Uluru and scientific illiteracy

By May 18, 2018Science, Society

I cannot begin to imagine what the first people who saw Uluru thought about it, nor can I remember reading what the first Europeans to see it thought. I have never actually seen it myself (I only got as far as Mount Conner, which is impressive itself), but living in Alice Springs for a while made me feel like I had seen Uluru, as it is plastered everywhere you look; a by-product of the tourist trade, I suppose.

Geologists know that Uluru is composed of arkose, a rock type like sandstone, but with a greater proportion of the mineral feldspar (as opposed to quartz) among its grains. This is a fairly unusual type of rock as far as sediments go, because feldspars weather and decay (to clay mostly) much, much faster than does quartz. This indicates that the arkose forming Uluru, was laid down relatively quickly. It was deposited in the Early Cambrian (about 540 million years ago) and the source of the sediment was from the uplifting of the Peterman Ranges, some distance to the South. Appropriately, this uplift event is called the Peterman Ranges Orogeny. As a sediment, the arkose was laid down with the bedding planes at or close to horizontal, but they have been tilted by significant folding and faulting of the crust, so that now the bedding planes are almost vertical. This faulting and folding event is termed the Alice Springs Orogeny and it occurred some 200 million years later, about 350 million years ago1.

The preceding paragraph is a very brief explanation of what geologists know about the formation of Uluru. However, when in Alice Springs, a colleague told me that a bus driver had told his busload of tourists that Uluru was a large meteorite that happened to plonk itself in the middle of the desert. Unfortunately, we never found out who the driver’s company was, so we were unable to at least attempt to set them straight. I say attempt, because people are not always amenable to being put in touch with reality2.

Some years later I bumped into a tourist who had been to Uluru and wondered how it got there. His explanation that he had formulated was that Uluru was a fossil termite mound. This was not as silly as it sounds because he had come to this conclusion after seeing ‘the brain’ on the side of the rock. That formation on Uluru does look like an excavated tunnel system, not too different to parts of some weathered termite mounds you see over central Australia (there is a whopper, at least 4 metres high and 3 metres in diameter on the Plenty River Highway). This tourist assumed that like many dinosaurs, termites were much larger in the distant past. After explaining to him what we do know about the formation of the rock, its age and the evolution of animals (termites weren’t around in the Cambrian, having evolved some 300+ million years later3), he apparently went away happy with having learnt something. It makes you feel good when someone thanks you for informing them.

Although his formulation may sound silly, he was actually using a method approaching that of science to come to a conclusion. He didn’t know much and his evidence was limited but he used his own observations to interpret what he was seeing. He, however, was not wilfully ignorant like so many who deny the understanding provided by science. When he realised that a geologist had more evidence and therefore greater knowledge of Uluru’s origins, he jettisoned his theory and embraced the modern geological understanding. That is in a nutshell, how science works. If evidence is available that shows a theory is incompatible with that evidence, you dump it and formulate a new one. The understanding we have doesn’t make Uluru any less of a marvel. Indeed, its history adds to its wondrousness.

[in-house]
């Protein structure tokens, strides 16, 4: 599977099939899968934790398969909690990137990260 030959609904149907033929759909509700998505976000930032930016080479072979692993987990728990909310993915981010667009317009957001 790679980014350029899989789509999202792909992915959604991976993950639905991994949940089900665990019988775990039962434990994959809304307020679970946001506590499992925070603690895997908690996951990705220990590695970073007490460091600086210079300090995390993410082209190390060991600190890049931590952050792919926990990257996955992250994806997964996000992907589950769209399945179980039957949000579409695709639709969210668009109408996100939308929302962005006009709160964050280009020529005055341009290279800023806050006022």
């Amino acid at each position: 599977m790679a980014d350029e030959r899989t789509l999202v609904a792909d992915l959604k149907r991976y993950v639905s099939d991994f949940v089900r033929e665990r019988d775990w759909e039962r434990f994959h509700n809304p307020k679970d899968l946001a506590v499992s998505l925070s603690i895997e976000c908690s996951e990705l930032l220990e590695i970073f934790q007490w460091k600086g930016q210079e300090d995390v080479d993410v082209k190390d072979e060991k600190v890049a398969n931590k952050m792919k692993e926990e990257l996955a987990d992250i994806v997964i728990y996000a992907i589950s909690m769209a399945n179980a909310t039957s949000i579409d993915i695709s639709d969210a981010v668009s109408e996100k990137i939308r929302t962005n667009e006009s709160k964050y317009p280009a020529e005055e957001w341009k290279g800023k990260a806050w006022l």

1. https://parksaustralia.gov.au/uluru/pub/fs-geology.pdf
  2. http://www.blotreport.com/australian-politics/first-brush-denialism/
  3. https://en.wikipedia.org/wiki/Termite



  • Jim says:

    Many years ago I was watching some sort of quiz show on TV. The question was “what rock type makes up Ayer’s Rock?’–before the name Uluru came into general use. I cannot remember what the contestant said, but the “correct” answer given by the compere was granite–mind boggling, Incidentally I would have thought the source of the sediments making up Uluru was at least in part to the west. The Olgas (Kata Tjuta) comprise a breccia of similar composition to the arkose making up Uluru, but is much coarser and must have been derived locally. It depends on exactly where you are stratigraphically but the blocks at the Olga are boulders rather than sand sized.

    • admin says:


      I hadn’t heard that one! I’m not sure of the age relationships between Uluru and Kata Tjuta. As far as I understand it, and as you say, Kata Tjuta is composed of conglomerate and the bedding is still horizontal. So, to say they are part of the same sedimentary system is difficult to demonstrate.

    • Jon says:

      Well at one stage it was probably granite. I you go back far enough it was gas. Lol. Back in better days when on a BMR geol mapping trip I went to Uluru with a field hand who wanted to climb it. I’d already done it but on arrival at the start point he talked me into accompanying him. Trouble is I’d left my boots behind at camp and was wearing thongs! But young and stupid I thought okay (spent a lot of my early teens in bare feet) . Needless to say as soon as I got to the slightly steeper bit I had to discard the thongs. The combination of gravity, the friction from the coarse rock and my softish feet meant I had two large (and painful) blisters on the balls of my feet by the time we reached the top.

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